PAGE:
Type 2 diabetes is a complex disease in which cells in the body are deaf to the crucial insulin signal in a process known as insulin resistance. Insulin is a hormone produced by the pancreas that helps the cells of the body absorb glucose, which is their main energy source. In people with type 2 diabetes, the cells can’t use the insulin, and glucose builds up in the bloodstream. (This process is different from that of type 1 diabetes, in which the body fails to produce insulin.) Initially, the pancreas overcompensates by producing more insulin. Eventually, however, the pancreas can’t secrete enough insulin to overcome the resistance, and the body is left with a lot of glucose that can’t get inside the cells. Without the proper amount of glucose, cells do not get the energy they need. High levels of glucose in the bloodstream can also damage some organs, including the kidneys and the heart, and can lead to blindness. Patients try to control their glucose levels with diet and exercise, but some require insulin injections.
Many people see diabetes as a disease that worsens over a lifetime, but bariatric surgery is changing that view. The surgery appears to have a powerful anti-diabetic effect that has yet to be replicated with traditional treatment methods. This surgery has researchers all over the world turning to the gut for answers on what might cause or even cure the disease.
The Mysterious Cure
As a surgical resident, Rubino of Weill Cornell Medical College never planned to pursue a career in bariatric surgery. Although he was studying under a clinician with a large bariatric surgery practice, Rubino was more interested in adrenal diseases — disorders caused by the improper production of hormones from the adrenal gland, which secretes stress hormones, such as cortisol and adrenaline. But that was before one fateful afternoon in the library. “It was one of those things that in America you like to call serendipity,” says Rubino, who is originally from Italy.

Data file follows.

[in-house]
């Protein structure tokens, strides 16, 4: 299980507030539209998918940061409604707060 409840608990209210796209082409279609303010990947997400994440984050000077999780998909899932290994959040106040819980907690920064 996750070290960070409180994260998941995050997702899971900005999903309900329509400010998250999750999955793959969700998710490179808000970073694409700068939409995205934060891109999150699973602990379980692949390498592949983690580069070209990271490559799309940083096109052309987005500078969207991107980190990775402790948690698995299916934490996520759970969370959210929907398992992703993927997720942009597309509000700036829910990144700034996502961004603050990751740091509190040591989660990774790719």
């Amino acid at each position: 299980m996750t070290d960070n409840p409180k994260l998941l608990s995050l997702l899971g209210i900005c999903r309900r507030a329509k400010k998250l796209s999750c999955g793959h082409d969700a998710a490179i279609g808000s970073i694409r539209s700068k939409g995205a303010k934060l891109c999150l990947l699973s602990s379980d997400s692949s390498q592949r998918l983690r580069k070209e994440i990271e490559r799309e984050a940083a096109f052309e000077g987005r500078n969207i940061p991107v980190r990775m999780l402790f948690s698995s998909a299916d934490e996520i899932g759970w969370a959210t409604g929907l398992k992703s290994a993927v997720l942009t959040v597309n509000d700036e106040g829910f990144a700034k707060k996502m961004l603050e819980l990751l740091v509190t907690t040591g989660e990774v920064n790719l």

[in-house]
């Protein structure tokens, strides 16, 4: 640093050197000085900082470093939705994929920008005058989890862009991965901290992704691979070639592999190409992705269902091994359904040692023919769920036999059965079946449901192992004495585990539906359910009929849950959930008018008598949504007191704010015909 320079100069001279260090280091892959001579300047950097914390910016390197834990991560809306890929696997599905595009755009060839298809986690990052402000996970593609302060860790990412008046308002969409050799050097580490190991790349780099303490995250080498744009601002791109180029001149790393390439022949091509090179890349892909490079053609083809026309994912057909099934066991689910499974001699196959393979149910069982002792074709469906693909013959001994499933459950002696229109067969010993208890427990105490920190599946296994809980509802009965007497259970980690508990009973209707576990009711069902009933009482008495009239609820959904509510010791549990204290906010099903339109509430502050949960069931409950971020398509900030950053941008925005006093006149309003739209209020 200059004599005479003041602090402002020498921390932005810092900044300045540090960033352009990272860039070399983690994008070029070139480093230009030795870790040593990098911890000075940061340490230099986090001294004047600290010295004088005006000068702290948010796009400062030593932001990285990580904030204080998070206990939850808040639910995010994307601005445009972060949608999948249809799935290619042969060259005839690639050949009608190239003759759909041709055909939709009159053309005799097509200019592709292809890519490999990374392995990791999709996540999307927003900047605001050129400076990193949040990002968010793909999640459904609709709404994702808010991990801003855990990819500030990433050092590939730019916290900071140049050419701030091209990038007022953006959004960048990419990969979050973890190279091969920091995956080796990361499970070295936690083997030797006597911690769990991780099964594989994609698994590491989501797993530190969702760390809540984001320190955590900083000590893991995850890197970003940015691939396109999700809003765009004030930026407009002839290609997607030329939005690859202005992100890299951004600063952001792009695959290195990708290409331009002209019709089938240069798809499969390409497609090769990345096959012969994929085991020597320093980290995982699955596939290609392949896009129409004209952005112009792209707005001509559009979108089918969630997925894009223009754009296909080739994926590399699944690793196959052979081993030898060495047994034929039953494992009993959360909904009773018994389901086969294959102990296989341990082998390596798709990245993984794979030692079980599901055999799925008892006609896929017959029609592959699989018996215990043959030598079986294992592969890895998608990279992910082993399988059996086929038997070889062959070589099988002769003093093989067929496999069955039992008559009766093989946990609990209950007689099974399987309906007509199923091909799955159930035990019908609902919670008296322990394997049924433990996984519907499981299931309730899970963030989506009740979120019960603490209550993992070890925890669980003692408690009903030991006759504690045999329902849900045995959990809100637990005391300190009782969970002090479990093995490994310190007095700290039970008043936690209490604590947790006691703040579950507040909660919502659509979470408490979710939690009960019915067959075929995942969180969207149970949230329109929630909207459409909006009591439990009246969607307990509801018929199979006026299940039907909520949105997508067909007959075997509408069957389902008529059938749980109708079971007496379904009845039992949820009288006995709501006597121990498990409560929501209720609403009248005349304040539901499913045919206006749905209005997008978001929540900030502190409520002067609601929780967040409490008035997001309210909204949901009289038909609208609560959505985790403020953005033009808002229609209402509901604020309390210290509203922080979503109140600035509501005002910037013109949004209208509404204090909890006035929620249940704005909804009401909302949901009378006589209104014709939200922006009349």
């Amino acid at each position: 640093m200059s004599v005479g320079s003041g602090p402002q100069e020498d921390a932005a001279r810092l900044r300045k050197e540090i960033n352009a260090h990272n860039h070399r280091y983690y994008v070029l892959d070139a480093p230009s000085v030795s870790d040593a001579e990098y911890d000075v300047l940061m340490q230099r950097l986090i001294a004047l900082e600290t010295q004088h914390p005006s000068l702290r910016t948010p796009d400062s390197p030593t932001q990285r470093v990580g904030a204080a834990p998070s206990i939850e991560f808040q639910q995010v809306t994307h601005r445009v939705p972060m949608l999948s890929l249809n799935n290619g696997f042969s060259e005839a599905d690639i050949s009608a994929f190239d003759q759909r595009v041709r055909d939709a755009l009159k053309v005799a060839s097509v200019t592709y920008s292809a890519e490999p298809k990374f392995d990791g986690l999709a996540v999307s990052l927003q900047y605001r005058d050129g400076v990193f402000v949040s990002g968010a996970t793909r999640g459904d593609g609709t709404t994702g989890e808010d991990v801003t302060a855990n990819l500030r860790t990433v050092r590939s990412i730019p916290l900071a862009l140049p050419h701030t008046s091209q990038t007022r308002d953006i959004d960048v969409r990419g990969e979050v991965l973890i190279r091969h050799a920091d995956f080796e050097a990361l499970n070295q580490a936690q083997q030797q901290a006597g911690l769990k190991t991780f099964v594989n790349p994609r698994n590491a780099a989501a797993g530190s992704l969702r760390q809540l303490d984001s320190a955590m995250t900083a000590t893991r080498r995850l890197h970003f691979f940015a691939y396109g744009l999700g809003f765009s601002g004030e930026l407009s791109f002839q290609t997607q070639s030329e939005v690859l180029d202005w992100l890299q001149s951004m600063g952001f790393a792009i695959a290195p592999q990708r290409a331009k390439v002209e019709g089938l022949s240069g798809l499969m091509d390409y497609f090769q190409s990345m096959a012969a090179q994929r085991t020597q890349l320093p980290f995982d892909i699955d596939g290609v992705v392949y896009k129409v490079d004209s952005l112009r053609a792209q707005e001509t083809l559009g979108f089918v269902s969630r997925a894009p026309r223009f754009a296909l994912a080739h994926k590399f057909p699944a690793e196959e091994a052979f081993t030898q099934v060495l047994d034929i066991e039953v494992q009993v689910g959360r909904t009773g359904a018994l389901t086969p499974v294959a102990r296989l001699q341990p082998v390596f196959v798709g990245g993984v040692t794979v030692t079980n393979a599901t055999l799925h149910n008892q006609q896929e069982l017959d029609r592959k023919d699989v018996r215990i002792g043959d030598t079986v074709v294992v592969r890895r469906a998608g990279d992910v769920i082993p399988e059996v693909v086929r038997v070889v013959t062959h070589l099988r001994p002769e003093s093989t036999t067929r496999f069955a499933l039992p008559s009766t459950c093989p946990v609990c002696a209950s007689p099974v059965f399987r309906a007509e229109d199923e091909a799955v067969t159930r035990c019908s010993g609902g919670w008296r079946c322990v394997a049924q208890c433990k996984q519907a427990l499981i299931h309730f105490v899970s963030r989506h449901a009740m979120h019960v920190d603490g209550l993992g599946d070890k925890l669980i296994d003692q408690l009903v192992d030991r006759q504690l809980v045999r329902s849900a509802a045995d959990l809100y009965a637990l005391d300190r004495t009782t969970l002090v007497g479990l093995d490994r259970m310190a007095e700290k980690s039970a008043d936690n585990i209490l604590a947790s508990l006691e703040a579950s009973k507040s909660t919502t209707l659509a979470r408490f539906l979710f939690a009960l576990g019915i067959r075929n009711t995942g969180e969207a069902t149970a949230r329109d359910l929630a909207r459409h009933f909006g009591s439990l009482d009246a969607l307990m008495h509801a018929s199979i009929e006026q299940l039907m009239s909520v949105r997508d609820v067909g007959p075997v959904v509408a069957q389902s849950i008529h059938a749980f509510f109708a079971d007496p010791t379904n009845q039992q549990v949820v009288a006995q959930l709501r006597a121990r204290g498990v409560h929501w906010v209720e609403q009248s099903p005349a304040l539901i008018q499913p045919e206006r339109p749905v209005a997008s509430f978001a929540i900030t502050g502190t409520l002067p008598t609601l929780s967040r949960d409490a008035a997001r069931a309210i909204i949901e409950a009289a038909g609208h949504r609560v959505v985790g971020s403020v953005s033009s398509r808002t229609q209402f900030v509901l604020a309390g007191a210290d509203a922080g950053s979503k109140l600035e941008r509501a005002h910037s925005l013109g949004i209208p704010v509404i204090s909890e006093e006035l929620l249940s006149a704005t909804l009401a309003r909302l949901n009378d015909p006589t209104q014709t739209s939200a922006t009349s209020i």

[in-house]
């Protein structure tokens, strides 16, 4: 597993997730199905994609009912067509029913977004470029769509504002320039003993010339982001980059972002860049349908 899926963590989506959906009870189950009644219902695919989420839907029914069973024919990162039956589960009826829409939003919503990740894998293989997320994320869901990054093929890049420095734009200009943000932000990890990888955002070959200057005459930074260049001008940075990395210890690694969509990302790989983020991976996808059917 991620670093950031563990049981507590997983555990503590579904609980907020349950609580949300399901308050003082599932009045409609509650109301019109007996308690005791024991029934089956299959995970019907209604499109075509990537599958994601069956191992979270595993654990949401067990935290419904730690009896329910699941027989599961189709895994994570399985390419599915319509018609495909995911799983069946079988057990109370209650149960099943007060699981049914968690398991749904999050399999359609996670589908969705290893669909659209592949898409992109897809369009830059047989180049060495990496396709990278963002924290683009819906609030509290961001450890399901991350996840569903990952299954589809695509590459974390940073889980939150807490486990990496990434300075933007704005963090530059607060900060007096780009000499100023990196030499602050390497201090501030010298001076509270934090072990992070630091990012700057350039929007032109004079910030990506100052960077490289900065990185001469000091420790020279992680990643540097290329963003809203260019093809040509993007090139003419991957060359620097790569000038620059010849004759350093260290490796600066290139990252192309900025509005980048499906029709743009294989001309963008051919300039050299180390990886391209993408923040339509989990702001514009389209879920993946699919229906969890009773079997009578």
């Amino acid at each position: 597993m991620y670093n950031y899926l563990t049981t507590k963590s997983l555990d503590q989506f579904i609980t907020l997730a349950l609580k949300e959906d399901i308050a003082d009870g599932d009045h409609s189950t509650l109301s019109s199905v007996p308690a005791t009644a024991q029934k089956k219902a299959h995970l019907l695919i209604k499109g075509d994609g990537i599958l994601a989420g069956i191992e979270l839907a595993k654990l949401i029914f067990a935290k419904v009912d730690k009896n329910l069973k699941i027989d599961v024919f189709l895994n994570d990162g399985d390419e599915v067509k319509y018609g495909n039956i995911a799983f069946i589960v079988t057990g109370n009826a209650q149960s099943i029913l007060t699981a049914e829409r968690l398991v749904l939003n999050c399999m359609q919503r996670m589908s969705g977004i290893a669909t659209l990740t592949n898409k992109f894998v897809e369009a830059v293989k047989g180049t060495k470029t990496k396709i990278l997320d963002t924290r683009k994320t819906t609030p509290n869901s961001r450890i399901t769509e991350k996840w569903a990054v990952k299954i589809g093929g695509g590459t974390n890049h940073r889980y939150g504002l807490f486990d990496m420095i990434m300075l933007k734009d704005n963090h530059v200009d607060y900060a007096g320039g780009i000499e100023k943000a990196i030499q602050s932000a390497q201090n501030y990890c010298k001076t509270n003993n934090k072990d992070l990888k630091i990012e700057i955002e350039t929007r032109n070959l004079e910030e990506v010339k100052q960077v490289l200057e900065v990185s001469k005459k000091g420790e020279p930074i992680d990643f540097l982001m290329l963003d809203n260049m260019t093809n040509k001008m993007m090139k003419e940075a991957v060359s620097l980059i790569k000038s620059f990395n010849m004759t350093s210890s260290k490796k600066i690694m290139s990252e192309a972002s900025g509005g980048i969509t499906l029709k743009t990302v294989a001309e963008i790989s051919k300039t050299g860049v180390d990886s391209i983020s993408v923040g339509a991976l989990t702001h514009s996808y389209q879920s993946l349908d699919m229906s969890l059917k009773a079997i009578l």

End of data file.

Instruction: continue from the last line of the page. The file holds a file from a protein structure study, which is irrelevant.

In 1999, while trying to figure out ways to simplify a complicated procedure, Rubino came across some interesting literature in which the authors noted that their bariatric surgery patients’ diabetes seemed to disappear about a month after the operation. He thought back to the obese patient he had operated on that morning, “And in my mind, I say, well there’s no way this gentleman is going to be much leaner in a month,” Rubino recalls. This puzzling observation caused him to wonder, what was making the diabetes go away?
Soon afterward, Rubino started a series of experiments to tease out an answer. Performing operations on rats, he accumulated evidence that all pointed in one direction — the surgery was the cure. He first operated on rats that were diabetic, but not obese. In these rats, surgery to bypass part of the upper intestine caused a huge decrease in their blood sugar levels, meaning that the rodents were essentially cured of diabetes. However, rats that received a pretend operation, or simply a restriction in diet, did not see significant changes in their diabetes. Similarly, when Rubino performed a different type of gut surgery on the rats, one that did not bypass the upper intestine and still allowed nutrients to flow freely across this area, he saw that the diabetes remained the same. Then he set up a new set of experiments that strongly suggested that part of the upper intestine played a role in the disease remission. He once again performed a gastric bypass on rats and once again saw the diabetes disappear. Then he reversed the procedure, and the diabetes returned.